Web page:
“I haven’t planned anything,” Mike says. “I don’t have anything waiting out there. I should stay.”
“No,” Bill says, in his Big Bill voice. “We can stay. You should go. Spend a few days in Portland or hell, Boston or New York, just out of here. And if you don’t call us in four days we’ll call you back.”
“Bill, it’s okay,” Mike says.
“We’re not leaving you here a second time.” And that’s all there is to say.
Mike packs the next day.
Eddie tries to help. “But why don’t you have a travel size bottle of aloe vera?” he asks. “Whatever. Just take mine.”
“Eddie,” Mike says softly, taking his bag back from Eddie. He starts to zip it up.
“Ibuprofen!” Eddie says, heading back to the medicine cabinet for the seventh time. “You need Ibuprofen. We should pick you up some cold medicine too, just in case.”
Mike sets his bag down and sighs deeply. He meets Eddie in the door of his bathroom, hand tight around a bottle of pills.
“I’m sorry,” Eddie says, blinking down at his shoes. “Shit.”
Mike brushes his hand along his shoulder. “It’s okay, Eds.”
“I’m just like her,” he says, breathing shallowly. “Like both of them. Fuck, Mike. I’m sorry.”
“Hey, you aren’t. You just care,” Mike says. “That’s not a bad thing.”
“It doesn’t matter if I leave her,” he says. “It’s me. It’s already in me. I’m just as bad.”
Mike takes the pills carefully from his fist and places them back on the edge of the sink. He keeps Eddie’s hand in his, rubbing his thumb over the backs of his knuckles.
“It’s not you,” Mike says. “It’s what she did to you. It’s like poison in your head. And you can’t blame yourself for it.”
“I wish you would have called me… years ago. I wish… I could have remembered all of you and-and left,” Eddie says, hands twitching, reaching for Mike’s sweater. “I wish I could’ve come back here for you, to stay with you so we wouldn’t have had to be so fucking alone.”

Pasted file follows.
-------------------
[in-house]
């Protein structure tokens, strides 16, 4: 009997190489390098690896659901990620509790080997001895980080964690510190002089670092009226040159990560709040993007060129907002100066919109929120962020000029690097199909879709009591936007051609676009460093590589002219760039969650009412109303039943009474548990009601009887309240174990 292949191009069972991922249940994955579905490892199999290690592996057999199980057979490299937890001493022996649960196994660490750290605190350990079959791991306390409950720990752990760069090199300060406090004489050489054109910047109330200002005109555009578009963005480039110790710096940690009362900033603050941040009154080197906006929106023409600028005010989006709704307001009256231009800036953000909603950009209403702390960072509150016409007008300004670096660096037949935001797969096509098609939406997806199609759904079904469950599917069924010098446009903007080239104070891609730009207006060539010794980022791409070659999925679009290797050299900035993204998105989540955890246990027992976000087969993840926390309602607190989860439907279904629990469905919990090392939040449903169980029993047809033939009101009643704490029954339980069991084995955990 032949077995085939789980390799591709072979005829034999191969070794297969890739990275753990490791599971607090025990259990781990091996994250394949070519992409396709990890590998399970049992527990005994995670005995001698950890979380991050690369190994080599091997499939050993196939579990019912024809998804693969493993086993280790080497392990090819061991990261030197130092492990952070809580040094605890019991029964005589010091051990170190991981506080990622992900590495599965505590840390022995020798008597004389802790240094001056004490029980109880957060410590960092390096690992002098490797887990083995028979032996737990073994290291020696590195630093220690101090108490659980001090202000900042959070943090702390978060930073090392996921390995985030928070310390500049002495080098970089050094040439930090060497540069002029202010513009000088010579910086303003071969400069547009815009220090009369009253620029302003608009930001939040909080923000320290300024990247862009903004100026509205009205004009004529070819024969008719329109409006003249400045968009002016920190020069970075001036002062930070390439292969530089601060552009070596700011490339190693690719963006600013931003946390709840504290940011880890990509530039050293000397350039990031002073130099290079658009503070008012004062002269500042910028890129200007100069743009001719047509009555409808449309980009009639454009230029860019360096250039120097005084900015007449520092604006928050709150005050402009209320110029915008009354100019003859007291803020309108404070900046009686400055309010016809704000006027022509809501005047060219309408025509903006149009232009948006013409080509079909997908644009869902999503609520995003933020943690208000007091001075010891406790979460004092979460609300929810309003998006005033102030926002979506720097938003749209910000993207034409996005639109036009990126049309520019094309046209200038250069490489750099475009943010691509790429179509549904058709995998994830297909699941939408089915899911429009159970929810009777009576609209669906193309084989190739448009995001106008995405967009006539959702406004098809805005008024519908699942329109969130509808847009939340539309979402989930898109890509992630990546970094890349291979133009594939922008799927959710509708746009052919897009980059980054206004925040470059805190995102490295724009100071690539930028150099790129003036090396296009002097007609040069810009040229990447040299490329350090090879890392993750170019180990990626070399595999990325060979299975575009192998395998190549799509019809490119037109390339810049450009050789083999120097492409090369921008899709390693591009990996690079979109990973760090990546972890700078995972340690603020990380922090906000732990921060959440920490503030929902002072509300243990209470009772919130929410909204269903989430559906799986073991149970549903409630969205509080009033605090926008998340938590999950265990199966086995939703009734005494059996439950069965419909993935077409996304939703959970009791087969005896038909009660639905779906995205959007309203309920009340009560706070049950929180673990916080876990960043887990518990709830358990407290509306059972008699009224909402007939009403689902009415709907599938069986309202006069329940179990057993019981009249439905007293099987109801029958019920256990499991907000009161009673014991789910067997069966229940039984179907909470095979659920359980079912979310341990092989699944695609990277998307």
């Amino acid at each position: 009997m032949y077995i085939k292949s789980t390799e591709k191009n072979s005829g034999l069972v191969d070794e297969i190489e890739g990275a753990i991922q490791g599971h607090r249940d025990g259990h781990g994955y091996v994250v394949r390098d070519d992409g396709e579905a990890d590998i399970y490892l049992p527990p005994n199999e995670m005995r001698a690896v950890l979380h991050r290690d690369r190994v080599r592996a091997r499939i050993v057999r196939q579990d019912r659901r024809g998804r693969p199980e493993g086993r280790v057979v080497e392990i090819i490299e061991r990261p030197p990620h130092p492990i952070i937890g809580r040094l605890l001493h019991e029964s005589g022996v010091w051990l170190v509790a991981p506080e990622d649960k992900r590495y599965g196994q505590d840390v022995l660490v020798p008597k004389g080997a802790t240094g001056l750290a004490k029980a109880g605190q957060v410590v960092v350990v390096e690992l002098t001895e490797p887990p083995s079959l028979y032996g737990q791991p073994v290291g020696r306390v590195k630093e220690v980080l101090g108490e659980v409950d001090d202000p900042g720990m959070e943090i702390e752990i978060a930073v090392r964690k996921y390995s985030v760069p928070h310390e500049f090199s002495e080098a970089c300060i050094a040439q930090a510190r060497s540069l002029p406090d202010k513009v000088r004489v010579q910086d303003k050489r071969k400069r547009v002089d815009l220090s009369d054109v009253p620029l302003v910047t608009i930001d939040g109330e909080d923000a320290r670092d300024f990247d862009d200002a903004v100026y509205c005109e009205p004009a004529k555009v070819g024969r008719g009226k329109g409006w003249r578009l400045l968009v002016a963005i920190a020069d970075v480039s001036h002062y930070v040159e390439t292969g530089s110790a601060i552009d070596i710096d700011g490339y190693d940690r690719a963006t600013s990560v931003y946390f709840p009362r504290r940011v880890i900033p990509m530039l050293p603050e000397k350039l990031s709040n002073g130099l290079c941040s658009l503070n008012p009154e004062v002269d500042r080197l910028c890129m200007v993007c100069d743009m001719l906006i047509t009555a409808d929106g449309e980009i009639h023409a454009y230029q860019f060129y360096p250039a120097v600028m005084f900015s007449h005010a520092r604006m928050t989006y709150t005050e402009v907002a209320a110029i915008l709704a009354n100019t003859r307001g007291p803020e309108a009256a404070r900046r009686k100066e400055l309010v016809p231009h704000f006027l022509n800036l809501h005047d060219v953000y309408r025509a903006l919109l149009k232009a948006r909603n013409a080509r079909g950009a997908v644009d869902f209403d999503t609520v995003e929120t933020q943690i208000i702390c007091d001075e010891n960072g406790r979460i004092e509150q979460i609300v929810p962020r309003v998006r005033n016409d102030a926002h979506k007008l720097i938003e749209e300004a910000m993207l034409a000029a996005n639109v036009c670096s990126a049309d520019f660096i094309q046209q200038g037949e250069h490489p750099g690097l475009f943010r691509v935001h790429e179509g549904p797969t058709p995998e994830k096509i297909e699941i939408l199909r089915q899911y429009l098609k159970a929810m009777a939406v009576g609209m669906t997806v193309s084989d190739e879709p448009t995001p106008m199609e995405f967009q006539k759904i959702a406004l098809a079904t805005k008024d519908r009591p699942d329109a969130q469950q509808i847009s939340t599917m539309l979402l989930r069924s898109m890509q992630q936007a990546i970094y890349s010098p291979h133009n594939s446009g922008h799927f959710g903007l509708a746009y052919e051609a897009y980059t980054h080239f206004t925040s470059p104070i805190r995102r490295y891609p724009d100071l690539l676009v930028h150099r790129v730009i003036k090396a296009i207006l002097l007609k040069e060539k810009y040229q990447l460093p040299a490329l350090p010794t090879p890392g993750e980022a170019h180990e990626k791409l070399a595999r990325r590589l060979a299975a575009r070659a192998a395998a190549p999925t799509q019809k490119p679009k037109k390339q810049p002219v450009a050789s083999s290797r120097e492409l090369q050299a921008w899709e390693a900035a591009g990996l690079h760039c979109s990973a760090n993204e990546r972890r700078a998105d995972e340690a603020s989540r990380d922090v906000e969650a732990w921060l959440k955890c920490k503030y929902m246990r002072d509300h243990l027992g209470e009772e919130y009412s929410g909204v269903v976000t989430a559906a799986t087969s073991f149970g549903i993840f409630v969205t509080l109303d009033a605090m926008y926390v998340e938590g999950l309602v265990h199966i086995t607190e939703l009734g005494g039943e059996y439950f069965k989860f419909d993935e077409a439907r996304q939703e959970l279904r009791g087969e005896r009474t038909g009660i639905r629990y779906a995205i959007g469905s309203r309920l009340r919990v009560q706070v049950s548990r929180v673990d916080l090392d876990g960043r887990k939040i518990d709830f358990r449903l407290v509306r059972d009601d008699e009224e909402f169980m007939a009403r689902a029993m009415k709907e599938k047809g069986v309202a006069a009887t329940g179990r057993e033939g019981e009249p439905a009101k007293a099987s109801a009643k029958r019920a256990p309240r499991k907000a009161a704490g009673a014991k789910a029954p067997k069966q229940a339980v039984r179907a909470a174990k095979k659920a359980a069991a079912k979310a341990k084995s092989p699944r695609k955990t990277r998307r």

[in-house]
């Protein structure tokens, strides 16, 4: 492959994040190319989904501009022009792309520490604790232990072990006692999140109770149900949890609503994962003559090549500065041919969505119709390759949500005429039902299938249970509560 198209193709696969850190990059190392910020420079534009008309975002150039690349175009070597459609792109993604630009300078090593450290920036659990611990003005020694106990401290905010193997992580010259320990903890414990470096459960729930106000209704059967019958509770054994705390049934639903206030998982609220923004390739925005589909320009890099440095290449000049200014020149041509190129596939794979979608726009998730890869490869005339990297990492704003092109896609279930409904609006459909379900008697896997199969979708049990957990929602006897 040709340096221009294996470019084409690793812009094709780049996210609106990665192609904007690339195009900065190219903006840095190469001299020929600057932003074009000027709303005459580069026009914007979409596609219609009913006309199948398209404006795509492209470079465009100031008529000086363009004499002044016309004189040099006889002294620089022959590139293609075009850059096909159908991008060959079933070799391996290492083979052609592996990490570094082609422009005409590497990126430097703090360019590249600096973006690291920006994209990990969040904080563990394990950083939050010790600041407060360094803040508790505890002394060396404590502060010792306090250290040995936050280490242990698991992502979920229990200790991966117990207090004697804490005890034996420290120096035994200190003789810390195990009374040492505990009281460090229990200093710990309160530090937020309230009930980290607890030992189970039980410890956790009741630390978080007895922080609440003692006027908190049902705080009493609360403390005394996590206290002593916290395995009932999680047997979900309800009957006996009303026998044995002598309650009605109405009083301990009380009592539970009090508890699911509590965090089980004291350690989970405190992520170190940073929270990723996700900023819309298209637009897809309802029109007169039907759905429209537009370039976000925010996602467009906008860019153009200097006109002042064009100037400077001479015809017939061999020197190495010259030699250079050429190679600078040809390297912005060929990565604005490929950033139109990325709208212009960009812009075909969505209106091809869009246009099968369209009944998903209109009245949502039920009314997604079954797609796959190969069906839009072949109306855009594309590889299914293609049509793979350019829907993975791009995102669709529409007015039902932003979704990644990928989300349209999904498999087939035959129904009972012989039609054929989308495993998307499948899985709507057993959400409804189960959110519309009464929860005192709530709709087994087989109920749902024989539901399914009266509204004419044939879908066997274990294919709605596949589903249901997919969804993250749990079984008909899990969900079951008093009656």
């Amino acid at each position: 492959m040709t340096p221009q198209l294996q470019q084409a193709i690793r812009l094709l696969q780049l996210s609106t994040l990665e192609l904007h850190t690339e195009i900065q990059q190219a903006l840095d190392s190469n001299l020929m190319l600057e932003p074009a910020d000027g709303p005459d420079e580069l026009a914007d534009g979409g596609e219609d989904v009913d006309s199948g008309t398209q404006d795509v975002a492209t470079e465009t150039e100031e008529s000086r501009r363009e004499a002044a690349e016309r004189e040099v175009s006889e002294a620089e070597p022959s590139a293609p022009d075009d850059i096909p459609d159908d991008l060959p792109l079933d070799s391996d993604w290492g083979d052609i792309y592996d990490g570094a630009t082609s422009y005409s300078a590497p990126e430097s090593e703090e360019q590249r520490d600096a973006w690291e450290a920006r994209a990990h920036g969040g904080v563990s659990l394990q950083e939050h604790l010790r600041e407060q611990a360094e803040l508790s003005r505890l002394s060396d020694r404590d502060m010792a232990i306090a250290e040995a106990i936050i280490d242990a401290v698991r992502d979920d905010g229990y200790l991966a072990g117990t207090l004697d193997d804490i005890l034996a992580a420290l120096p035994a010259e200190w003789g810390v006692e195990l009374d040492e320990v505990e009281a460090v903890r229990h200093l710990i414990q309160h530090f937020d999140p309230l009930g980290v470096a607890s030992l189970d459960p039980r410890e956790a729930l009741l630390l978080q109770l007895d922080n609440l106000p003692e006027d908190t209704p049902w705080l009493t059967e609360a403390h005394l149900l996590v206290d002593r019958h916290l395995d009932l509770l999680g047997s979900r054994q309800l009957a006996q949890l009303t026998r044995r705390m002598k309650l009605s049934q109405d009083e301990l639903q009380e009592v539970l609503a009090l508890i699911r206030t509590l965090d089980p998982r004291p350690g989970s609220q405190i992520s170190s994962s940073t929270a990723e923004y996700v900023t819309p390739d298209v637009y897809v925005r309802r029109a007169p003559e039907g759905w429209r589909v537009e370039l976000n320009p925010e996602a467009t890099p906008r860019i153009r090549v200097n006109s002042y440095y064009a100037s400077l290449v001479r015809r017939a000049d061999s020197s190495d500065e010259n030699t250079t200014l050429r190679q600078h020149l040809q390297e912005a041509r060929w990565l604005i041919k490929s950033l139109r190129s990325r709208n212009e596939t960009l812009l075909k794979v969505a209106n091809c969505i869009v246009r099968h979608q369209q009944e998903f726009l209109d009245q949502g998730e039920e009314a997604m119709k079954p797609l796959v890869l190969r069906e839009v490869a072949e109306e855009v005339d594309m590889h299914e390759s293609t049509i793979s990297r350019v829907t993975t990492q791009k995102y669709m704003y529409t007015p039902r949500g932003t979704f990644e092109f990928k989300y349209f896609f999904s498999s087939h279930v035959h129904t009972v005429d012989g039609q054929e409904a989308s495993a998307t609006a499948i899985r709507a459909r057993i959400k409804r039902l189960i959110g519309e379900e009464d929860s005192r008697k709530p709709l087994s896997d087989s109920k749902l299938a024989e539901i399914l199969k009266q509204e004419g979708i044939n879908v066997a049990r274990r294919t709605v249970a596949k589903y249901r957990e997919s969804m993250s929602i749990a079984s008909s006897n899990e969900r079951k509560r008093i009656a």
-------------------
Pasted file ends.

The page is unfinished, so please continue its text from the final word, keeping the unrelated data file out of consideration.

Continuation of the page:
“Eds,” Mike says, hiding his watery smile in Eddie’s hair.
“Don’t call me that,” Eddie says weakly into Mike’s chest.
“I missed you,” Mike says. Eddie digs his fingers into his back and exhales.
“We’re here now,” Eddie says.
“We are,” Mike agrees. “It’ll all be up from here.”
“I’d stay,” Bill says quietly that night. Mike’s set to head to Portland in the morning. It’s raining outside, gently not storming because Derry is a different place After. “If M-M-Mike doesn’t remember, if we w-wouldn’t remember, I think I’d stay. To not forget you again.”
It’s what he’s always done. Say what needed to be said for the group. Their leader, not fearless, but brave beyond measures.
“Bill,” Mike says softly.
“Me too,” Richie says. And then because the room needs a punchline. “I mean I’d hate to have to come back here and have a sexuality crisis for the third time.”
“Sexuality crisis?” Eddie echoes as someone who has become increasingly invested in Richie Tozier’s sexuality.
Stan rolls his eyes.
“I’d stay too,” Bev says, her head against Ben’s shoulder. Ben doesn’t need to echo his agreement, the way he looks down at Bev is answer enough.
“Blood pact?” Richie asks, raising his eyebrows, pointing around the circle. “Like the good old days. I’d say we could use my glasses but I don’t have a spare if we’re gonna be staying here for the rest of our lives.”
The rest of the room looks guiltily at Mike.
“I’d stay,” Mike says quietly, smiling down at his half empty glass of whiskey.
“Mikey,” Bill breathes. “You shouldn’t h-h-h-h- fuck. You deserve-”
“You don’t get it,” he says softly, looking up, looking at them. “The only thing, the worst thing wasn’t being here. It was that you guys weren’t. This place never felt that bad when I was with you. When I am with you.” He takes another sip. “If I go out there and I forget you, even for a second, I’d come back the moment you called. And I’d stay.”
Stan, next to him, reaches for his hand. Ben across from him does the same. Bill ducks his head and wipes at his cheek.
“Mike Hanlon, lady and gentlemen,” Richie says boldly, breaking the silence. “The fucking best of us all.”
They wouldn’t let Mike pay for a room at the Townhouse so he had been sleeping with Bill, back to back and waking inevitably closer, breathing the same air.
The room is colder without him.